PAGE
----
Research has revealed that people who learn English as a second language, including deaf and hard-of-hearing individuals, are underrepresented in STEM fields because of academic language abilities required to compete in those disciplines. A new project at Rochester Institute of Technology’s National Technical Institute for the Deaf is helping to break down those obstacles specifically for deaf and hard-of-hearing people.

Researchers at RIT/NTID will create and test a solution that addresses the academic language barrier in physics by producing a comprehensive series of short, conceptually accurate, signed videos, each of which is focused on a singular physics concept. As part of this process, the team will vet and share conceptually accurate signs for technical vocabulary. The project is funded by a $295,000 grant from the Gordon and Betty Moore Foundation.

“Participation of deaf and hard-of-hearing individuals in STEM fields is limited due to the presence of significant academic language barriers,” confirmed principal investigator Jason Nordhaus, a theoretical astrophysicist and assistant professor at RIT/NTID. “In the college classroom, American Sign Language interpreters must choose the correct signs to indicate meaning of the concept being taught. At the same time, most interpreter training is focused on acquiring American Sign Language. It is rare for interpreters to be an expert in the language and STEM concepts. However, being experts in both is necessary to properly translate. Compounding the issue is a lack of conceptually accurate technical signs in STEM disciplines. Quite literally, information is lost in translation.”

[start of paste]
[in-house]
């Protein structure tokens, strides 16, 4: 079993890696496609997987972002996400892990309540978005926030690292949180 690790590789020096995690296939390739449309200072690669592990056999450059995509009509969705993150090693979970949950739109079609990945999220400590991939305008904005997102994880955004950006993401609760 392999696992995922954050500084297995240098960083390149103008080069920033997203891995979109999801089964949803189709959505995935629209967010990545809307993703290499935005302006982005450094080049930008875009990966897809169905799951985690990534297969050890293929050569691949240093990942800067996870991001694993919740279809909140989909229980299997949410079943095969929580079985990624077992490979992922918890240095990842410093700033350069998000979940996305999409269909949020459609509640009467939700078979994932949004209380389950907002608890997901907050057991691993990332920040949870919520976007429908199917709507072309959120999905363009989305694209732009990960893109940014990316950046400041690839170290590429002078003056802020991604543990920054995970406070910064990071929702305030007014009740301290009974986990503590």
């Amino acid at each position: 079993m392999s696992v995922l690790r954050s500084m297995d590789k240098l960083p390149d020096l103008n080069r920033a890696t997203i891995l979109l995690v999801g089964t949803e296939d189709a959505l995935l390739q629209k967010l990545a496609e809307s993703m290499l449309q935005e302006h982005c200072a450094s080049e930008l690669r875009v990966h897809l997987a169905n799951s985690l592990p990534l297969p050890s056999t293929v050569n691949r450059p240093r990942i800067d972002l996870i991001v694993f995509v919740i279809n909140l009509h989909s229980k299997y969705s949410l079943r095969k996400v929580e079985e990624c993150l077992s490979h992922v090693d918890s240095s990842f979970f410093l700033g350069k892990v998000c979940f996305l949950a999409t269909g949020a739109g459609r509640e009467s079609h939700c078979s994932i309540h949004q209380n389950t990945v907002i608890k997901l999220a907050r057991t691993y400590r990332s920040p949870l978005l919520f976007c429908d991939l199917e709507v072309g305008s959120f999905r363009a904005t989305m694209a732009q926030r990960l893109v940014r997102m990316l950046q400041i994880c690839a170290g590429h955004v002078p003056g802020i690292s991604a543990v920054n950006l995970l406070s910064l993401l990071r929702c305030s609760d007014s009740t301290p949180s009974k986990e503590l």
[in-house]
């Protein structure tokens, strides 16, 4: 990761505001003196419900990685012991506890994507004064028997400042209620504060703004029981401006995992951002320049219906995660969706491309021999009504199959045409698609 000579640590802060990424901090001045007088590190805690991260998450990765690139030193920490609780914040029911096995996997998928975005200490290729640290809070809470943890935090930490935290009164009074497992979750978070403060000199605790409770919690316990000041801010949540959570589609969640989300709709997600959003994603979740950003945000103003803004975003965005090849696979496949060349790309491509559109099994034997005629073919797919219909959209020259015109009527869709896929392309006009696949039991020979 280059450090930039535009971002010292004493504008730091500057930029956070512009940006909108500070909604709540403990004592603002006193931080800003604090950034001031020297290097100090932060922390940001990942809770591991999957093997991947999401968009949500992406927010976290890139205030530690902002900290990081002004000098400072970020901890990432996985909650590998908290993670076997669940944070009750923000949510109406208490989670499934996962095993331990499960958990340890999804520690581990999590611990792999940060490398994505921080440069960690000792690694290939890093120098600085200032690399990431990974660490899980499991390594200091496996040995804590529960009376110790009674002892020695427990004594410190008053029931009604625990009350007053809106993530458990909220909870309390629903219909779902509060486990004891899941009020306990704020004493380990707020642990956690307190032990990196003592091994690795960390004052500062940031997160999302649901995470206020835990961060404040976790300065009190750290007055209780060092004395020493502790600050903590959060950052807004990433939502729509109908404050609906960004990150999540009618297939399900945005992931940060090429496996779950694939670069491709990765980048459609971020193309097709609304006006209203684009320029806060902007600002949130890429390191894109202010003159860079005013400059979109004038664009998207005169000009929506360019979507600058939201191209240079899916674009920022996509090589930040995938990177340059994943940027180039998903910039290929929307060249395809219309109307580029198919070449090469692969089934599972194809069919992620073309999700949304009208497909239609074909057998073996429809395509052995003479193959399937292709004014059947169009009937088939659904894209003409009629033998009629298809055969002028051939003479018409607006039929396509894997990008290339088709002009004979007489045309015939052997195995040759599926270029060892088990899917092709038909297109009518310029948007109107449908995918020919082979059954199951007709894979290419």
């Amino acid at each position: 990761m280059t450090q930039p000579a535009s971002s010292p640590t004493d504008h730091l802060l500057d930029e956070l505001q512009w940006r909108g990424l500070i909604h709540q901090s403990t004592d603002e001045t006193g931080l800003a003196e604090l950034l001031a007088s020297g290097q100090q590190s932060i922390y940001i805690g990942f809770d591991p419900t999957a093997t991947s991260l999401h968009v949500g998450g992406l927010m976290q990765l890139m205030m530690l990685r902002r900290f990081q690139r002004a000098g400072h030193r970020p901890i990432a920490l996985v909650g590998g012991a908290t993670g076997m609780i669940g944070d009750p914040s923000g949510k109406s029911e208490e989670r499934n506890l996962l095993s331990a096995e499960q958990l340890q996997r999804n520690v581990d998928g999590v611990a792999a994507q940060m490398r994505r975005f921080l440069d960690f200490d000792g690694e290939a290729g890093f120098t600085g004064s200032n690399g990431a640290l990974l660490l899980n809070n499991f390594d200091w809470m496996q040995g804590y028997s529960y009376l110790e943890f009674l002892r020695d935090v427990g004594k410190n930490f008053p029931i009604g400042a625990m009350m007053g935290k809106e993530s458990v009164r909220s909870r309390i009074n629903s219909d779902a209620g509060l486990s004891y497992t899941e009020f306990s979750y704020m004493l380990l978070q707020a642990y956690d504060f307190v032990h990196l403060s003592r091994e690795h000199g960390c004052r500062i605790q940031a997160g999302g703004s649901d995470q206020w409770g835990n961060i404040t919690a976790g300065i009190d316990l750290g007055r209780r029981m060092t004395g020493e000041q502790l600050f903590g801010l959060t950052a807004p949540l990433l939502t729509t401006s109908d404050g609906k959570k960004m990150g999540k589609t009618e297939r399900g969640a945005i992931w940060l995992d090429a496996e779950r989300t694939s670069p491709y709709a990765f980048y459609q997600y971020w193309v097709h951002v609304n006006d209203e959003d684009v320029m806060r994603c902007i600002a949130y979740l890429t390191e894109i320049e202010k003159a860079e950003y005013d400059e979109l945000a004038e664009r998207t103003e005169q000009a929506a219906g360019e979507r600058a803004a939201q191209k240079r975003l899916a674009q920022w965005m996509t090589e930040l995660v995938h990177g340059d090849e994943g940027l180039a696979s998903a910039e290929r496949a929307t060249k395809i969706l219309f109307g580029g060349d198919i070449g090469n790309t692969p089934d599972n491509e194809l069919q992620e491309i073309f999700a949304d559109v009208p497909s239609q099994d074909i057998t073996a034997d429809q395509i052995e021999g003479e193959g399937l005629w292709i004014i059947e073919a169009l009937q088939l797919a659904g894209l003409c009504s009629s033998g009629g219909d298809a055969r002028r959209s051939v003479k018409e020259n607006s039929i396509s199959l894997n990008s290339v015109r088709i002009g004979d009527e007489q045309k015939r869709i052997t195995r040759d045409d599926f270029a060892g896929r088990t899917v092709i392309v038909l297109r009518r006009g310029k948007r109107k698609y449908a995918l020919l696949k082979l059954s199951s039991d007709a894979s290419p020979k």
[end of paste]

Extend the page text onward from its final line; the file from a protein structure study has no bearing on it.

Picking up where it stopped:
Conceptual understanding will first be measured in RIT physics classrooms and then at two external partner universities. The result of the project will be a sustainable online repository where the videos are freely accessible and will be shared with national interpreting organizations and universities that have interpreter training programs.